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Pardon my theological naivety, but I had assumed that atonement was something that a righteous person suffered for a guilty person, or a ritual that a priest performed for a sinner; something that had to do with persons rather than places, for example, the sufferings of the sinless Jesus for a sinful world; His taking upon Himself the deserved punishment for the world’s sins, thereby meeting the strict demands of justice on the world’s sinful behalf and in the process reconciling a prodigal world back to God and bringing humanity into the state of being at-one with God. Very well then, I considered, is atonement said to mean being at-one-ment with God.

Studying my Bible, however, I came upon a New Living Translation of Ezekiel 43:22, where atonement is to be made for the altar, not for a people. Curios, I checked the passage up in the King James Version (KJV), and found the word “cleanse” (in Hebrew chata) in verse 22, and the word “purge” (in Hebrew kaphar) in verse 26. In chata, we have the idea of a sinner, an offender, who has to be appropriately reconciled; in kaphar, we find the purging, the pacification and pardon for the trespass or trespasser; in other words, atonement– for an altar.

On the second day, sacrifice as a sin offering a young male goat that has no physical defects. Then cleanse and make atonement for the altar again, just as you did with the young bull (Ezekiel 43:22, New Living Translation).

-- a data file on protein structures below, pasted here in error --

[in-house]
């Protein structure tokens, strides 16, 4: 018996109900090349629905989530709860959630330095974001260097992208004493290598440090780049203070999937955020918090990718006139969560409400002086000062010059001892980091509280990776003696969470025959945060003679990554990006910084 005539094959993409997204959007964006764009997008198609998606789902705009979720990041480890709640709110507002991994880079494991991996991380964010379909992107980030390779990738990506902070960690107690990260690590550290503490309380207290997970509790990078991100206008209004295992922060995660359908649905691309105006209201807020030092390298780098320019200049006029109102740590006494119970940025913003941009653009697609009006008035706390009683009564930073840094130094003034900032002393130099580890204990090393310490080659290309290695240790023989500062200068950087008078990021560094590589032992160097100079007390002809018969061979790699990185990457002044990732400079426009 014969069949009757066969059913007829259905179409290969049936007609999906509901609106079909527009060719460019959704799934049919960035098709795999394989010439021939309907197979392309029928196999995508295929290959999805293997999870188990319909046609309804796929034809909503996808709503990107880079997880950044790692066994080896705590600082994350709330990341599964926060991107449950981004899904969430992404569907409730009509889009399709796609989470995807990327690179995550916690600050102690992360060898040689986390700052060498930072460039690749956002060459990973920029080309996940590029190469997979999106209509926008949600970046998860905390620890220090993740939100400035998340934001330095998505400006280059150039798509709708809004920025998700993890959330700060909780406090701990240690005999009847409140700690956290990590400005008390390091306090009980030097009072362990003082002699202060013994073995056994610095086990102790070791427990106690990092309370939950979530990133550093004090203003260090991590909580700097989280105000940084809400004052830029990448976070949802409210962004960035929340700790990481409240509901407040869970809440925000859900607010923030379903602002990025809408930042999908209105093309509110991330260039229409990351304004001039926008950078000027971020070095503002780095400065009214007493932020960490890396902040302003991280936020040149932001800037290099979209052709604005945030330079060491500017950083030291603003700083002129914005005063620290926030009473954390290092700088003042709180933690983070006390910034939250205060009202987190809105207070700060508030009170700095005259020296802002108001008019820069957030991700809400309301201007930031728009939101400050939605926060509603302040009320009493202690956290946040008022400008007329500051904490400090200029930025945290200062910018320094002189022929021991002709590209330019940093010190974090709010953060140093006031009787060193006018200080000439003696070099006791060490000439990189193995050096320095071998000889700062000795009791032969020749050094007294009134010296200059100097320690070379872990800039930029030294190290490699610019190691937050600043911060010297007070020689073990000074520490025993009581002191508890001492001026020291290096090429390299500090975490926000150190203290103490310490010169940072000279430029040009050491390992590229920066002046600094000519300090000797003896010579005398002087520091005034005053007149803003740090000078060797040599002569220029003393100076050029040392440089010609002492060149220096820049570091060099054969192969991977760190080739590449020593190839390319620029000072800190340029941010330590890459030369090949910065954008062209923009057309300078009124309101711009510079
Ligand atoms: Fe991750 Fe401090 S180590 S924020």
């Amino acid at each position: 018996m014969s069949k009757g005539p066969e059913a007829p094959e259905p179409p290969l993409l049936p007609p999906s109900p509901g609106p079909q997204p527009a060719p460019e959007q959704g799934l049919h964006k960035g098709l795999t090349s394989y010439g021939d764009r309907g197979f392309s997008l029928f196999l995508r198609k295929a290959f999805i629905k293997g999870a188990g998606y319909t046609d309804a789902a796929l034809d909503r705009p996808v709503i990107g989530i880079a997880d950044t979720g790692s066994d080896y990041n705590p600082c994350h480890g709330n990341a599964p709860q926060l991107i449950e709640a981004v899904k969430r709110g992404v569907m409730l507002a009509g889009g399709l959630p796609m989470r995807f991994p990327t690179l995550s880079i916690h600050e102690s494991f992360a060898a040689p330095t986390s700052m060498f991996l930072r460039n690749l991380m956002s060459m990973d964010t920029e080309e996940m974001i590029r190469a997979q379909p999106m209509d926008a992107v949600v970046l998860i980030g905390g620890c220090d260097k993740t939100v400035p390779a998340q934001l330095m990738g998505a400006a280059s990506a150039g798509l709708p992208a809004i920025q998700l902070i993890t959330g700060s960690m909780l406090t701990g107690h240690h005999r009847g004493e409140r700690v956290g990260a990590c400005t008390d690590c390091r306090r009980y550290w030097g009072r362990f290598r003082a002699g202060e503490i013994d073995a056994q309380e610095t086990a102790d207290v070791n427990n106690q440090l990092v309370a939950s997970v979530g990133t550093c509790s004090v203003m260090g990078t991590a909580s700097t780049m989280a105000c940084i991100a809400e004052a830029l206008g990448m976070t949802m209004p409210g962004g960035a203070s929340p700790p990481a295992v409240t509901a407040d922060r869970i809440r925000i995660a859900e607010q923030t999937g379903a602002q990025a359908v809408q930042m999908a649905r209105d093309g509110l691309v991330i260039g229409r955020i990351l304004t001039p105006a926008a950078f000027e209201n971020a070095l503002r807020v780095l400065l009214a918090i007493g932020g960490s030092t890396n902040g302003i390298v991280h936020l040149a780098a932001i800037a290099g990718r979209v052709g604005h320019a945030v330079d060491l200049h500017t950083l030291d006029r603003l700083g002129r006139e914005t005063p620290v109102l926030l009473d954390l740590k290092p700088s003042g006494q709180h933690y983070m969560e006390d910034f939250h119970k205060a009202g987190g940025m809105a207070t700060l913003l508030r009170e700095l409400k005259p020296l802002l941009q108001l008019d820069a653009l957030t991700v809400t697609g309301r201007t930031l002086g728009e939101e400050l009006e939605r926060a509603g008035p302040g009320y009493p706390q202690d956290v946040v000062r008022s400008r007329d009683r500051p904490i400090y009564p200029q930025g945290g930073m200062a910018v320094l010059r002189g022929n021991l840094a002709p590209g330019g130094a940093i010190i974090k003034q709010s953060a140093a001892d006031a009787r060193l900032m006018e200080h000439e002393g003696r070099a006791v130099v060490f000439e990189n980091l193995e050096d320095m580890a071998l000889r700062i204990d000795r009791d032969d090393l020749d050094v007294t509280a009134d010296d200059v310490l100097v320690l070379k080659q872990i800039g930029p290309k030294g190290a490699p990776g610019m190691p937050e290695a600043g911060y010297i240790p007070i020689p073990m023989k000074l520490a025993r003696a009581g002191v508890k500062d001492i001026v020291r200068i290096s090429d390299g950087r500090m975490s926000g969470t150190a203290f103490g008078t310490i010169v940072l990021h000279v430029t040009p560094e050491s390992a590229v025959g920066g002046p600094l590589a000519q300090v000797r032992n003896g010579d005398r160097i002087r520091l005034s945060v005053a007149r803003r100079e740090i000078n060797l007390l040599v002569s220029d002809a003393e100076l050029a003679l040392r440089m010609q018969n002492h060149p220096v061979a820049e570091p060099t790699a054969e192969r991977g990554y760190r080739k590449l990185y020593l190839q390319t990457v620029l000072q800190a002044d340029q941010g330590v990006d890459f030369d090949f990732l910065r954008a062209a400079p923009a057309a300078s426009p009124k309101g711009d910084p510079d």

According to that passage (in the KJV), the sacrifices for the atonement of the altar are meant to “purify” (Hebrew:taher) it, that is, to cleanse or make pure the altar, to cause it to be bright, to make it shine. That strikes me:

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Does an altar have a life of its own? Is it possible to have a dull (or not-bright altar)? Can an altar shine? What happens to a shiny object, especially a bright object in the dark? It attracts; it compels attention; numbers flock to it from all directions. Is it possible then that deserted altars are dull and lightless altars in need of atonement? Does the physical state of an altar say something about its spiritual condition?

It says in our passage that the atonement for the altar is to be made “again,” suggesting that one polishing is not sufficient to give the altar an eternal shine. The priests were to repeat in that verse a process or condition they had already fulfilled in a previous verse (v.20). How many atonements then might an altar need, to be sufficiently bright?

The priests were also required to do for themselves as they would do for the altar. For as many as seven consecutive days, they were to “purge the altar and purify it; and they shall consecrate themselves” (v.26). What they do for the altar was going to have implications on the quality of the service of the priests who serve from that altar, therefore we read in the final verse of that chapter: “AND I will accept YOU, saith the Lord GOD” (v.27).

That might be Old Testament, but does my altar need a cleansing, a purification, an atonement? Is it possible that some of the personal struggles a priest experiences from an altar, which he does not experience at other altars, is because the ‘hard’ altar is in need of atonement? Can an altar sin, and so be in need of a cleansing? What does God mean by saying to the priests, “and I will accept you”? Is it possible to wear the holy garments of a priest, stand in the office of a priest, be actively involved in offering priestly sacrifices to God from an altar, yet be not accepted by Him? Am I serving from an altar in need of atonement? Might priestly service flow more freely, more acceptably, more effortlessly (Zechariah 3:1) if the altar and the priest received atonement?
Are you serving from an altar in need of atonement?

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